1) No. Yes. Faster is the wrong word. UDP as such has less latency because it does not implement a stream with guaranteed in-order delivery. It also has fewer bytes in the header, but this does not matter much. It may take a microsecond less to go through the DSL modem, but on the internet it doesn't really matter. Routers forward packets-per-second, not bytes-per-second. Their queue depth is measured in packets, too. Insofar, all packets, TCP or UDP, large or small, are generally the same and equally fast.
However, as Orwell taught us, all animals are equal, but some are more equal. In our perfect world, there exists QoS to make the world even more perfect. Which means that any router on the internet may (and usually will) favour one or the other packet type in a more or less fair or unfair manner. It may delay TCP packets in order to deliver the "usually realtime" UDP packets faster. The router in my office does that. When I pick up the phone while a download is running, the router drops TCP packets in favour of VoIP (and congestion control kicks in). I don't even notice that this is happening, other than by the fact that it "just works". Normally, given the fact that the download already fills the cable, doing a phonecall should be troublesome.
Of course it may as well work the other way around. A router may give UDP a very short queue depth and drop your packets under the assumption that if they're queueing up, then they're not delivered fast enough anyway. Or, something else. You don't know. A router might even drop both TCP and UDP based on your sender address because you've exceeded your bandwidth guarantee. Many hosting plans have something like "10Mbit/s guaranteed, burst up to 100Mbit/s". Which means no more and no less than you have a plain normal 100Mbit/s uplink, and the router will usually just forward your packets, and at some more or less unpredictable time (at its own discretion, based on some secret, obscure metrics) start dropping your packets!
2) UDP gives you exactly one thing. It sends out complete, discrete, independent "messages". The only guarantees that you have is that a complete "chunk" of data up to a specific maximum size will go out, and in case it arrives at the other end
, the same complete "chunk" of data will be received (never less, either all or nothing). That's all the guarantees you have.
Everything else you need, you must do yourself. This includes acknowleging (or negatively acknowledging) and maintaining a connection. The easiest way of maintaining a connection is to remember when you've last sent and last received a packet. If you've not sent a packet for, say, a second, send a keepalive packet. This usually won't happen because you usually send some data once or several times every second (but you want to be sure that you're not dropped only because you don't have anything to send for a moment!). If you've not received a packet for, say, 2 seconds, then the other end is "dead". You know this because even if they have nothing to send, they should have sent a keepalive. Consider the connection dropped. More fine grained control is of course possible, but that's the basic thing.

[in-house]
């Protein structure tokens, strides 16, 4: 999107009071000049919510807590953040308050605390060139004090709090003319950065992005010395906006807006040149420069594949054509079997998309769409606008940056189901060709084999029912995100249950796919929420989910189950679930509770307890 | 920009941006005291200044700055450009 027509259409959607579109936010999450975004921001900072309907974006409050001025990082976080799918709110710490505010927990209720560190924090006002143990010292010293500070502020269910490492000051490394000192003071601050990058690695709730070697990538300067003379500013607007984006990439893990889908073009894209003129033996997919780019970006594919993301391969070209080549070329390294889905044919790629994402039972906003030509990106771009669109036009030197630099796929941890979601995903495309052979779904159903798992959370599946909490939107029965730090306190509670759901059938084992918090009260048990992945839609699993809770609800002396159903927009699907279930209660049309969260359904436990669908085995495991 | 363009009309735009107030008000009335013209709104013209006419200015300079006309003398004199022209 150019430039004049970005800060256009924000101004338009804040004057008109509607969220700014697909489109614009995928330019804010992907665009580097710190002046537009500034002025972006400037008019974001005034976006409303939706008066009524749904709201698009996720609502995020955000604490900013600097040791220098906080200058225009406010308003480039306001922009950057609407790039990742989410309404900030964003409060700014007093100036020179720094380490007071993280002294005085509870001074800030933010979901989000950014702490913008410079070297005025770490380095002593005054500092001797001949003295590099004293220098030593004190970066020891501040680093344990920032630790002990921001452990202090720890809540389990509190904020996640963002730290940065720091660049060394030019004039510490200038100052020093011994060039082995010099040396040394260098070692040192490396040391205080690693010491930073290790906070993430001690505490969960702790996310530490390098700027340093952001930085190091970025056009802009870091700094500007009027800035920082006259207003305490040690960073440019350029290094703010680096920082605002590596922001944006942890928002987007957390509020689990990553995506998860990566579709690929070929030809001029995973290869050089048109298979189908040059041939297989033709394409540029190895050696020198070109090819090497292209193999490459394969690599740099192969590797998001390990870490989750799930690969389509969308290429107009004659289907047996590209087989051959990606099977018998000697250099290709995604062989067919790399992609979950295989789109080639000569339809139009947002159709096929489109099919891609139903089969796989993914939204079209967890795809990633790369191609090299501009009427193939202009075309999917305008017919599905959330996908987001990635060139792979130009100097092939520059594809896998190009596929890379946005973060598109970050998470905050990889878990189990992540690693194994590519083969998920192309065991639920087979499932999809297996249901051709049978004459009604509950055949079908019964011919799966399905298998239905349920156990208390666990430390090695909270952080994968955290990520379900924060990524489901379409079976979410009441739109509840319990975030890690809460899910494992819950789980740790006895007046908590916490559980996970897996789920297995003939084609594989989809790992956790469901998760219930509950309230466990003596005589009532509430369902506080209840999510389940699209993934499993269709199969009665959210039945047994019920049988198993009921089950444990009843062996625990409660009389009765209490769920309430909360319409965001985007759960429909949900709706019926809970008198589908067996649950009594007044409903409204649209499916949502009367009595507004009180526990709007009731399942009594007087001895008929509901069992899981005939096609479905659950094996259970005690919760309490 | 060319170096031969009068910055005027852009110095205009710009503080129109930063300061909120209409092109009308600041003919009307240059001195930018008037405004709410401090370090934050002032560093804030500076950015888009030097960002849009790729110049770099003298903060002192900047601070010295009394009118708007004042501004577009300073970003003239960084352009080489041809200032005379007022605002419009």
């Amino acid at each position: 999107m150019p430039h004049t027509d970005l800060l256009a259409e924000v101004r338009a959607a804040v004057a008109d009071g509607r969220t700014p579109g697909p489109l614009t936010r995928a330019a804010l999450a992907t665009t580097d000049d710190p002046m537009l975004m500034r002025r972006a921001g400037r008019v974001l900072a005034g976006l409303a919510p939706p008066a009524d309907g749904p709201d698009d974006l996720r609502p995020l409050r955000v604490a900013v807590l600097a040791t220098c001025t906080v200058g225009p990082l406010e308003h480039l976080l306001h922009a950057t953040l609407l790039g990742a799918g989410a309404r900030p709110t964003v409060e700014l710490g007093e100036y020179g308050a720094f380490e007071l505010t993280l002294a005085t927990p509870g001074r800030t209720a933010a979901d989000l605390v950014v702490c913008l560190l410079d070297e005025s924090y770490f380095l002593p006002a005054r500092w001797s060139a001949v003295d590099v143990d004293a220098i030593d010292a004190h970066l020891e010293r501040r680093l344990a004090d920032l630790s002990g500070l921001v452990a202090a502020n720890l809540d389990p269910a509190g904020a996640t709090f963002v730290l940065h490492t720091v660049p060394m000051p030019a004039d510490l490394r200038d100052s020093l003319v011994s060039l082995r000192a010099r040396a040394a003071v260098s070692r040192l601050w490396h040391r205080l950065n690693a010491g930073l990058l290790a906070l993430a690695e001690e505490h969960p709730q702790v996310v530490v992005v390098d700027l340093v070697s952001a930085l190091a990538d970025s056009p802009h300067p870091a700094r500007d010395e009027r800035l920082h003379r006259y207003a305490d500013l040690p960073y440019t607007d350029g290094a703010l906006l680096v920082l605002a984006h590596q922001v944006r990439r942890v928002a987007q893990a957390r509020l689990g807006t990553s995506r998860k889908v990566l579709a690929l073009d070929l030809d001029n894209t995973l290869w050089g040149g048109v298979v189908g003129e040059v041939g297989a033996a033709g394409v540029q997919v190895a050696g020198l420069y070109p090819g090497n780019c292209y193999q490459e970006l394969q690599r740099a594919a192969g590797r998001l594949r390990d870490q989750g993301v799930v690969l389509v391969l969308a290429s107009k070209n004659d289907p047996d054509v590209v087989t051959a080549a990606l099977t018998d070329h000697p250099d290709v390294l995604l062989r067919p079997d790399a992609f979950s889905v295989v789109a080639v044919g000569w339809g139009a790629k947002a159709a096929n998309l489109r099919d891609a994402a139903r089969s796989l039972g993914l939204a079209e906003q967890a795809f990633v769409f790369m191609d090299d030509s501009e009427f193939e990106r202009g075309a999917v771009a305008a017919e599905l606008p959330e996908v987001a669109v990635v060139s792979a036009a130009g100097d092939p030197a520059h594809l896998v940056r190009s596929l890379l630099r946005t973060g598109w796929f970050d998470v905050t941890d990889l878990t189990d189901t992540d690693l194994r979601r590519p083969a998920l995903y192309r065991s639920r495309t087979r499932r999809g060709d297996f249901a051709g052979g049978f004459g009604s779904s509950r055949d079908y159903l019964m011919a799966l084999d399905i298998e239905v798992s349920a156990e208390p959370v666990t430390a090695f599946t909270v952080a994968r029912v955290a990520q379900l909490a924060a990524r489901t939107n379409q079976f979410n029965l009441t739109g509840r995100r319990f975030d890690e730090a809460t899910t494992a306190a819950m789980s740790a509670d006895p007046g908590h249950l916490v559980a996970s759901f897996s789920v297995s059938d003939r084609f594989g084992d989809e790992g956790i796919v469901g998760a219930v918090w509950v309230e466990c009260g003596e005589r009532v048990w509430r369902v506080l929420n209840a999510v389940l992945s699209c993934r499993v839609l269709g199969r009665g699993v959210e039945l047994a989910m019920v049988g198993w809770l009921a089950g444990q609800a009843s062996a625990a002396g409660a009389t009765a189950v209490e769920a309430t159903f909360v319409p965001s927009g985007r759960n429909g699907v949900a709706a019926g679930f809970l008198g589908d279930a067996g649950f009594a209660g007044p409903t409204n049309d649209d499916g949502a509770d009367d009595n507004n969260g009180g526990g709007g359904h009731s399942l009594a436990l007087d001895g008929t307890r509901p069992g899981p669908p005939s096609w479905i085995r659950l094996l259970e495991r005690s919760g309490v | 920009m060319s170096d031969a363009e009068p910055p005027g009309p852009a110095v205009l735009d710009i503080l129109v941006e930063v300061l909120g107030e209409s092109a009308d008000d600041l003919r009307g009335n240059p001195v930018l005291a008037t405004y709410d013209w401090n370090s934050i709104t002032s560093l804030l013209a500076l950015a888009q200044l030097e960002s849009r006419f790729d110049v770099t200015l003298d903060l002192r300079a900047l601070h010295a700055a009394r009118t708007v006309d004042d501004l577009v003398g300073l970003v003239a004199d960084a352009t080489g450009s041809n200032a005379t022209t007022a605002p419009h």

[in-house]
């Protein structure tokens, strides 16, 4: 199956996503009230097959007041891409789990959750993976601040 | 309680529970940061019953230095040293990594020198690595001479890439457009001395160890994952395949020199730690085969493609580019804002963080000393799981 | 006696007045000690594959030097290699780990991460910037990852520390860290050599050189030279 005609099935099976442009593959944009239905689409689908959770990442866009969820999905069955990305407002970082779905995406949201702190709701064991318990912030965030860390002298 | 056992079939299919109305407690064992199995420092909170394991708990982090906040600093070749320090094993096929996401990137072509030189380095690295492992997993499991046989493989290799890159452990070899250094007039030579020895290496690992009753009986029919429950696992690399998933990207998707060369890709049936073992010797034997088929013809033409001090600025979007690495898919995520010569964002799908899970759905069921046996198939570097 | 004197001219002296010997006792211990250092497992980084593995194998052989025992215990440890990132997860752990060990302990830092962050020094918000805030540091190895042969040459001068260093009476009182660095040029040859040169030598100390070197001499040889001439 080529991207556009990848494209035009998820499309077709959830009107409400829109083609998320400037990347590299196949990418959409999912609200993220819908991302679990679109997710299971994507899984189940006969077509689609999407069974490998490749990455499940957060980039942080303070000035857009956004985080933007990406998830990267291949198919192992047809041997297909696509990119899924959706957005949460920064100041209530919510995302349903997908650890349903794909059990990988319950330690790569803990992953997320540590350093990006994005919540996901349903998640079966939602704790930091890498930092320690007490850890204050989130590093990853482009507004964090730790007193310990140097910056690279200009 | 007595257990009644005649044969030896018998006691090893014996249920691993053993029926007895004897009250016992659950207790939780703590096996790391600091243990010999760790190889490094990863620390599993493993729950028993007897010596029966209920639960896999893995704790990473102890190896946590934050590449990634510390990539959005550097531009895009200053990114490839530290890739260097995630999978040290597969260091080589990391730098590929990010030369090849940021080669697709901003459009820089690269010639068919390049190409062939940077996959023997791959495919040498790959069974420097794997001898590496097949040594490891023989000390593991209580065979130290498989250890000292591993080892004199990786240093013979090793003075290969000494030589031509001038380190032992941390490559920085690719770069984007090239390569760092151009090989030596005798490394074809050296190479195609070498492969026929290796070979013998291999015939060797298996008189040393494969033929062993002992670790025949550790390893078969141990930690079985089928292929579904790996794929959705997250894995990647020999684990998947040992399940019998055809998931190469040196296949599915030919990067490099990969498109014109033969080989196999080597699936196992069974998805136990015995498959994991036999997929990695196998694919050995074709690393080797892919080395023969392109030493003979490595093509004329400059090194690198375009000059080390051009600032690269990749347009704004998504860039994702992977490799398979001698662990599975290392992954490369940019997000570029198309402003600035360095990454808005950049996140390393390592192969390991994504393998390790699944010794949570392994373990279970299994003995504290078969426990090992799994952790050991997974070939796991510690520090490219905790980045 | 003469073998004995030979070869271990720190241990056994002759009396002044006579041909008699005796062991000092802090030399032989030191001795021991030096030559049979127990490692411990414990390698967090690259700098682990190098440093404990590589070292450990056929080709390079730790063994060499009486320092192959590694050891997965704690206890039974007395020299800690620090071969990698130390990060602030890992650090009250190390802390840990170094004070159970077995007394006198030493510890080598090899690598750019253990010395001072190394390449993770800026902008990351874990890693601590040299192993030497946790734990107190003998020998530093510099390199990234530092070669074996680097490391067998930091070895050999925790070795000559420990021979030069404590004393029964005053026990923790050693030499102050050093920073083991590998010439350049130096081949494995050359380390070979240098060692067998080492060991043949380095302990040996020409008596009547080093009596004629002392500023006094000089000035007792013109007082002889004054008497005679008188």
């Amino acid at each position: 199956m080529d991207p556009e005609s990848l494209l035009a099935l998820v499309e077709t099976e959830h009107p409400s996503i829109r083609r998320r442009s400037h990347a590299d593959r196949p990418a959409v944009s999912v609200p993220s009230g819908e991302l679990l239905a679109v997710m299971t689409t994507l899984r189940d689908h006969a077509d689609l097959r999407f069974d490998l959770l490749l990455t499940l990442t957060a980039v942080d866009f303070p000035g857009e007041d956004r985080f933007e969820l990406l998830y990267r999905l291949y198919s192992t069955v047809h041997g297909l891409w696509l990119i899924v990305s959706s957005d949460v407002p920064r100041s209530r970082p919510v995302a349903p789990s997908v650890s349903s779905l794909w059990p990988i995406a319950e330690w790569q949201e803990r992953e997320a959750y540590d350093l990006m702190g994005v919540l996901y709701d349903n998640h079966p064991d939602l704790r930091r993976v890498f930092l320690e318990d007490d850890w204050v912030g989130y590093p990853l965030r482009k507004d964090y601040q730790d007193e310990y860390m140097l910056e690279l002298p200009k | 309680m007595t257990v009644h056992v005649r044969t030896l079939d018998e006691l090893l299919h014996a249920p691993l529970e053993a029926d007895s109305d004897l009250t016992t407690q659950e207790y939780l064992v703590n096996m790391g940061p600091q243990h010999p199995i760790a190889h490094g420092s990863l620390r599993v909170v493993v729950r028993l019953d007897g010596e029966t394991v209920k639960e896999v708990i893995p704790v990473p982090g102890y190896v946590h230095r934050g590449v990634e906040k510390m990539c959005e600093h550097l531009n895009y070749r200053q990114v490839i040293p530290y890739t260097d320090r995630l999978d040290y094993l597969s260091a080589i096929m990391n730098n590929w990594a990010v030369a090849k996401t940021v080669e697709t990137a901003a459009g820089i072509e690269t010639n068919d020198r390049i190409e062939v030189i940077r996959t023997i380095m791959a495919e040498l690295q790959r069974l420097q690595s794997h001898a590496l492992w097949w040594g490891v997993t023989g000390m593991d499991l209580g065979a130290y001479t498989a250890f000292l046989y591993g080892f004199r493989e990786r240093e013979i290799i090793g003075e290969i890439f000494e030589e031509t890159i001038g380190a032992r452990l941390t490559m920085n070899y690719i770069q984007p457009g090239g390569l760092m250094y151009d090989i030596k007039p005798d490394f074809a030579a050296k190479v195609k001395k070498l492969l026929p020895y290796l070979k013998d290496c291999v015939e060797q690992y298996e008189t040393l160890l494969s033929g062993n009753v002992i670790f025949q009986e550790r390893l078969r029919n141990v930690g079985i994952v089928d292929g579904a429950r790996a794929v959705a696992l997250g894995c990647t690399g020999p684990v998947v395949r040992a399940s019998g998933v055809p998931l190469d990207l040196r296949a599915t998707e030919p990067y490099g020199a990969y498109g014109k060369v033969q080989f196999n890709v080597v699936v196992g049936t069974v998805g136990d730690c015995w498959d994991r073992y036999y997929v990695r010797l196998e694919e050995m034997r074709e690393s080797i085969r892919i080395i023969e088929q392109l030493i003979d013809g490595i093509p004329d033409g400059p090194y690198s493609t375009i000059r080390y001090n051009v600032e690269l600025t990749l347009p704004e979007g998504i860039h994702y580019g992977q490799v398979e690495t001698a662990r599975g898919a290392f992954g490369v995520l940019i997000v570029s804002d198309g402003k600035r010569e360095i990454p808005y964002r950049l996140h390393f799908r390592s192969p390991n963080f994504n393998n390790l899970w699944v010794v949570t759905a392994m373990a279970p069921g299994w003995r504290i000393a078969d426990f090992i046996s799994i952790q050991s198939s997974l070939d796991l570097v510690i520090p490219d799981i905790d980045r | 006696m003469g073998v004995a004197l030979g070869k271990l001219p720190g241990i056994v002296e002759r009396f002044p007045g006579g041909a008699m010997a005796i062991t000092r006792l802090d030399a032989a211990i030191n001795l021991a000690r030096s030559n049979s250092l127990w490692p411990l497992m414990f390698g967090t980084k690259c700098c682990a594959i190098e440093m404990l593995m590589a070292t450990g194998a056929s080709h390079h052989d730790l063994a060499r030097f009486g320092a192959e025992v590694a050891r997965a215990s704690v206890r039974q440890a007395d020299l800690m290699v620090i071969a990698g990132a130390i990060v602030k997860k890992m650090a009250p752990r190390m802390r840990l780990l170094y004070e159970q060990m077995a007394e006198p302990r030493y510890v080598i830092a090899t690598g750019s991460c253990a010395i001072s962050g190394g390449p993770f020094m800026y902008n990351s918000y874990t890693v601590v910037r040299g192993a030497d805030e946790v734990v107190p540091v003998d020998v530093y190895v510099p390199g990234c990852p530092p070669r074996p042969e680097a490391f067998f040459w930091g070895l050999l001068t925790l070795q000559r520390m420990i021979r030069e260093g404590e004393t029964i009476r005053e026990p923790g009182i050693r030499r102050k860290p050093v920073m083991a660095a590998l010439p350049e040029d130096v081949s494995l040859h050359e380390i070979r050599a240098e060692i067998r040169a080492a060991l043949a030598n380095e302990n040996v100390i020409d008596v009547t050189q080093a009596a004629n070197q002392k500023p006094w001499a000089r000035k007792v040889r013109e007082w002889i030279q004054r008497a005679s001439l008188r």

3) No. Yes. That's exactly the problem. Packets can
arrive out of order. And not only that, the same packet can in theory arrive twice (or more often), or not at all. You just got shot. Twice. You've died and lose reputation. Twice. Charming.
If this is a problem (usually it is!) you need something like a sequence number to detect both
missing and duplicate packets. Note that by implementing packet ordering, you are losing most of UDP's "extra speed" advantage.
4) Packet loss is relatively rare (around 0.5% here), but it happens. To everyone, all the time. Packet loss is a normal condition, not an error. You must
be able to deal with it (or it must be OK to ignore it) because it will happen.
Packet loss not only happens because someone uses a wireless connection or because of noise in a cheap copper cable. Packets are dropped both unintentionally (because a router queue is full) and intentionally as a means of congestion control. For example, TCP uses a rather complicated congestion control algorithm that uses packet loss as the indicator of how much it can push onto the wire at a given time.
5) Making the server authorative is the only safe way of ensuring that people can't trivially
cheat. Otherwise, I could just send to you "I've knocked out your guy, I win" when I'm in fact 15 meters away and could not possibly reach him.
Doing some correctness checks on the client first can greatly reduce your server load. If you rule out every impossible move before sending it to the server, the server does not need to process what's not possible anyway. Regardless, everything that comes from a client machine must be validated and must not be trusted.
Edited by samoth, 21 November 2012 - 07:41 AM.